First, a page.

Puerto Rico, epicenter of climate change
While the 200 countries committed to the Paris Agreement meet in Madrid, Puerto Rico occupies first place as the country most affected by natural disasters in the world.
It was supposed to be a "Latin American climate summit," but Chile's tense political and social climate and Brazil's unsurprising resignation forced Spain to become the host of the UN Climate Summit. However, Latin American countries still have a central role, especially given that they are the ones who are suffering the brunt of climate change. Especially Puerto Rico which, according to a recent study, is most affected by natural disasters in the world, followed by Myanmar, Haiti, the Philippines, and Pakistan.
The central and urgent focus of this United Nations summit, which began last Monday, is to reach an agreement on policies that would limit the increase in the average temperature of the planet to 1.5ºC, in order to prevent the planet from rising to 2ºC, which could be even more devastating, exacerbating the sadly common natural catastrophes.
Mega-droughts like the one Chile has suffered for ten years, severe floods that drown countries like Peru as its glaciers melt, and much more violent and continuous cyclones than Maria or Dorian, who hit the Bahamas this year, are all examples of natural disasters fueled by climate change. In addition to the rise in sea level due to the melting of the poles, one of the consequences of global warming also affects opulent and high-polluter countries like the United States.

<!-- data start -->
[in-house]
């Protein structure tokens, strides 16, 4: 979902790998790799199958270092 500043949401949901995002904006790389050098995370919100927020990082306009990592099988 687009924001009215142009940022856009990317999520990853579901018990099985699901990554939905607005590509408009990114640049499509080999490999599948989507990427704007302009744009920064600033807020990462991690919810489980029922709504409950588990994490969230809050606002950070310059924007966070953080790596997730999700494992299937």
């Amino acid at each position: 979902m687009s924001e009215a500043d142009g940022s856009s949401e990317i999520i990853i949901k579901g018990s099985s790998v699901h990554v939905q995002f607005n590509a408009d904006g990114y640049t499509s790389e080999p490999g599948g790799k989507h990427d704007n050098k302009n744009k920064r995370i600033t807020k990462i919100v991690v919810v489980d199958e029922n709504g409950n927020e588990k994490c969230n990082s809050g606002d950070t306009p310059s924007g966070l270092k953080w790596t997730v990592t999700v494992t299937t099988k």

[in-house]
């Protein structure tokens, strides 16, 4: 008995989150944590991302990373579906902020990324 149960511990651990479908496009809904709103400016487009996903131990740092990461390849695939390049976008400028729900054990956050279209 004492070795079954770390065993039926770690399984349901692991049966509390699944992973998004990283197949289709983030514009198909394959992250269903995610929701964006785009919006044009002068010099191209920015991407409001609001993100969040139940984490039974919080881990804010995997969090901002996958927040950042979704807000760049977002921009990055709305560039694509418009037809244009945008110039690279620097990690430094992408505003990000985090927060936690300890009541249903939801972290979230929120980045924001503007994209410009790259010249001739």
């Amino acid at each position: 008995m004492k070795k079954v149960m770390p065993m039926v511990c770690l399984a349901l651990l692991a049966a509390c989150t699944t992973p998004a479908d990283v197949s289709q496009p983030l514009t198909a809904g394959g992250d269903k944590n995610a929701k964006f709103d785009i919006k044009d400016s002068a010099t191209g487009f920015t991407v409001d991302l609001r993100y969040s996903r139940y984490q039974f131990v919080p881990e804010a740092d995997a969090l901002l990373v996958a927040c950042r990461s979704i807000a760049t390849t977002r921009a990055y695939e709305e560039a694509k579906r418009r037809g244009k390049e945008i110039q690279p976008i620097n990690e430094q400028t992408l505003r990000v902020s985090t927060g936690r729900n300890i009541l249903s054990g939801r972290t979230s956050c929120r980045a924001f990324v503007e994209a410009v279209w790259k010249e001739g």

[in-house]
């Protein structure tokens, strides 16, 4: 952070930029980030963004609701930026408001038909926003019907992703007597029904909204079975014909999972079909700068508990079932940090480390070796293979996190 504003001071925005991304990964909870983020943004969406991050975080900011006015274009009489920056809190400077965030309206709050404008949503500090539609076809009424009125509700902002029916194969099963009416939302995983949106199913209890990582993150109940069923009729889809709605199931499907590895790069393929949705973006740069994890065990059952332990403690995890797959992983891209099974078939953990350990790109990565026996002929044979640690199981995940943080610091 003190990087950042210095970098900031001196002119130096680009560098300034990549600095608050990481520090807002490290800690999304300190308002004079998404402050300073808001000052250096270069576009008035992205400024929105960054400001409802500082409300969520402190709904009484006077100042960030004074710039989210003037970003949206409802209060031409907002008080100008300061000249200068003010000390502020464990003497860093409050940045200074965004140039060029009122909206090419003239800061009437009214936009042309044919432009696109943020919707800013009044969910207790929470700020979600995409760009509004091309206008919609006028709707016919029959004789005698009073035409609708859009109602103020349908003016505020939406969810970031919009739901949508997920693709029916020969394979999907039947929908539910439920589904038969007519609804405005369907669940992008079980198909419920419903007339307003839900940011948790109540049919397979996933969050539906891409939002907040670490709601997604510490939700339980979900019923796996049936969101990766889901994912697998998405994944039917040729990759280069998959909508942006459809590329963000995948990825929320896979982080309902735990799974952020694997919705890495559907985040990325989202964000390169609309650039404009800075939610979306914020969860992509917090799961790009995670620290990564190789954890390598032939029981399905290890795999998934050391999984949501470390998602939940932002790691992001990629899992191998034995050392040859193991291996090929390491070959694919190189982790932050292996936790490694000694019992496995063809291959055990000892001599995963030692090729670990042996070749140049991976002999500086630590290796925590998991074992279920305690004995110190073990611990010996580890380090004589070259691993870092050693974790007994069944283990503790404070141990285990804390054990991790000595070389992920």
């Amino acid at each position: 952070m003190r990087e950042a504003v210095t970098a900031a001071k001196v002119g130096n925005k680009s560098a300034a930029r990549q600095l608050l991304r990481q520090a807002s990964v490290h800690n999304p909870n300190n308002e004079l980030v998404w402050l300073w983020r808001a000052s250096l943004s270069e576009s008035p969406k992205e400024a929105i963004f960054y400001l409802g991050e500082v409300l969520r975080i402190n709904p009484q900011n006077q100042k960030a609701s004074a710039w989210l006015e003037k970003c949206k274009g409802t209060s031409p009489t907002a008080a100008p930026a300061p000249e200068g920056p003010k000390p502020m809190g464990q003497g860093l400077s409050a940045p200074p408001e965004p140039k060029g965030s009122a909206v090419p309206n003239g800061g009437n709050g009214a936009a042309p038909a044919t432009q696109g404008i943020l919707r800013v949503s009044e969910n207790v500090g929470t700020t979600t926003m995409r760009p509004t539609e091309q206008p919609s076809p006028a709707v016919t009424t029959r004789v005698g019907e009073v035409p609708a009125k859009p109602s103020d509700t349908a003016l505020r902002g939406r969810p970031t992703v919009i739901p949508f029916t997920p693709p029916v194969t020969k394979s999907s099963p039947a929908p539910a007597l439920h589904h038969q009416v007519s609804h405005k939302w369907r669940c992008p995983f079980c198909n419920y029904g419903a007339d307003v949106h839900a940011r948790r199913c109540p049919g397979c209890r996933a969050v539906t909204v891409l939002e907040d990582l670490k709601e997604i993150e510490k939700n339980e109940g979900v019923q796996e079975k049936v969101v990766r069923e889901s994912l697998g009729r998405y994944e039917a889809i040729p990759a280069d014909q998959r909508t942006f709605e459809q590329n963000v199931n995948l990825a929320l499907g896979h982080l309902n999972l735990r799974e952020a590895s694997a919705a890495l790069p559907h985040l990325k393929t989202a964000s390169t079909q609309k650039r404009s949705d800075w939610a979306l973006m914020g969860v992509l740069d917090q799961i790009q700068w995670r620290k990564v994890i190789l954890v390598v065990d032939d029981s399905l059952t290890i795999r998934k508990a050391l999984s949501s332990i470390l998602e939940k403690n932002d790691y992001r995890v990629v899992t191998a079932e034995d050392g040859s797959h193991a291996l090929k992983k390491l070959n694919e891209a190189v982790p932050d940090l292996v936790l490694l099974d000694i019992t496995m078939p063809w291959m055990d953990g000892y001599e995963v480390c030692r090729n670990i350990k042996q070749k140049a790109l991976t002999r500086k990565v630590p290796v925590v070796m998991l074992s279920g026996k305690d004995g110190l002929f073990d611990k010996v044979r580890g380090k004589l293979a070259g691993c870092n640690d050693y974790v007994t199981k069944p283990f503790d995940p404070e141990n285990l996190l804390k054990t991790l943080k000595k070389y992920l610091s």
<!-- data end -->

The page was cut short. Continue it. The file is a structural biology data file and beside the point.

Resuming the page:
"The climate risk index shows that climate change has disastrous effects, especially for poor countries, but also causes increasingly serious damage in industrialized countries."
The devastation has become "democratic", as the climate tragedy is spreading to countries like Germany, where 1,800 people died during a heatwave, and Japan, which is one of the top rankings of places most damaged by climate change, with almost 1,300 deaths from extreme temperatures, torrential rains last summer and the destructive passage of Typhoon Hagibis in September.
"The climate risk index shows that climate change has disastrous effects, especially for poor countries, but also causes increasingly serious damage in industrialized countries," said David Eckstein, a consultant for Germanwatch, the German organization in charge of conducting the study, which is yet another alarm for action against change.
In order to save other green things beyond bills, UN experts hope that the 200 countries that signed the Paris Agreement –which is to replace the Kyoto Protocols in 2020– will reduce their emissions by 45% in the next ten years, reaching zero by 2050. The question remains as to how to transform economies such as Latin America that depend mainly on fossil fuels.
On the other hand, the funding that's been dedicated to the reconstruction of places devastated by the harsh stalking of hurricanes and floods is still shallow. Are there any support mechanisms? That's a discussion still pending, especially since President Trump not only announced the U.S. withdrawal from the Paris Agreement –alleging that it is a maneuver of the rest to "take advantage" of the most powerful country in the world– but seems to have completely forgotten about Puerto Rico.